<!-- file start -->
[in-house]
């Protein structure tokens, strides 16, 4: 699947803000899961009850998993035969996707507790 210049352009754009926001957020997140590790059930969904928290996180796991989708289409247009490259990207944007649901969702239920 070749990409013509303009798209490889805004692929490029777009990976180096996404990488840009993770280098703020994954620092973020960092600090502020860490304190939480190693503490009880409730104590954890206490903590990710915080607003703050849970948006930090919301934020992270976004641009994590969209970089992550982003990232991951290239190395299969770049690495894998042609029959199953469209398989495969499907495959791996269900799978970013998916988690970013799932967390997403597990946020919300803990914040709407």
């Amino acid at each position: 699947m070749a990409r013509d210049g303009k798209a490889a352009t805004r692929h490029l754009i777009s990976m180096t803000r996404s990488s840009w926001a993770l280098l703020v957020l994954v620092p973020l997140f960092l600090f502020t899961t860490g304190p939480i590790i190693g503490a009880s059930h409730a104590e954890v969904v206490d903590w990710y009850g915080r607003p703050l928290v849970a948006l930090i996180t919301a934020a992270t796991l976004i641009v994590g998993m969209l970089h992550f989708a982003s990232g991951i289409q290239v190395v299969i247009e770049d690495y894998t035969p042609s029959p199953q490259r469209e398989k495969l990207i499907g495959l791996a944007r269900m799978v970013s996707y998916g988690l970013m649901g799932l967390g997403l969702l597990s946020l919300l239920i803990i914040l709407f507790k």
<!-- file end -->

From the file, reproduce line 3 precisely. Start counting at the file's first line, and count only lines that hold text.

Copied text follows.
């Amino acid at each position: 699947m070749a990409r013509d210049g303009k798209a490889a352009t805004r692929h490029l754009i777009s990976m180096t803000r996404s990488s840009w926001a993770l280098l703020v957020l994954v620092p973020l997140f960092l600090f502020t899961t860490g304190p939480i590790i190693g503490a009880s059930h409730a104590e954890v969904v206490d903590w990710y009850g915080r607003p703050l928290v849970a948006l930090i996180t919301a934020a992270t796991l976004i641009v994590g998993m969209l970089h992550f989708a982003s990232g991951i289409q290239v190395v299969i247009e770049d690495y894998t035969p042609s029959p199953q490259r469209e398989k495969l990207i499907g495959l791996a944007r269900m799978v970013s996707y998916g988690l970013m649901g799932l967390g997403l969702l597990s946020l919300l239920i803990i914040l709407f507790k």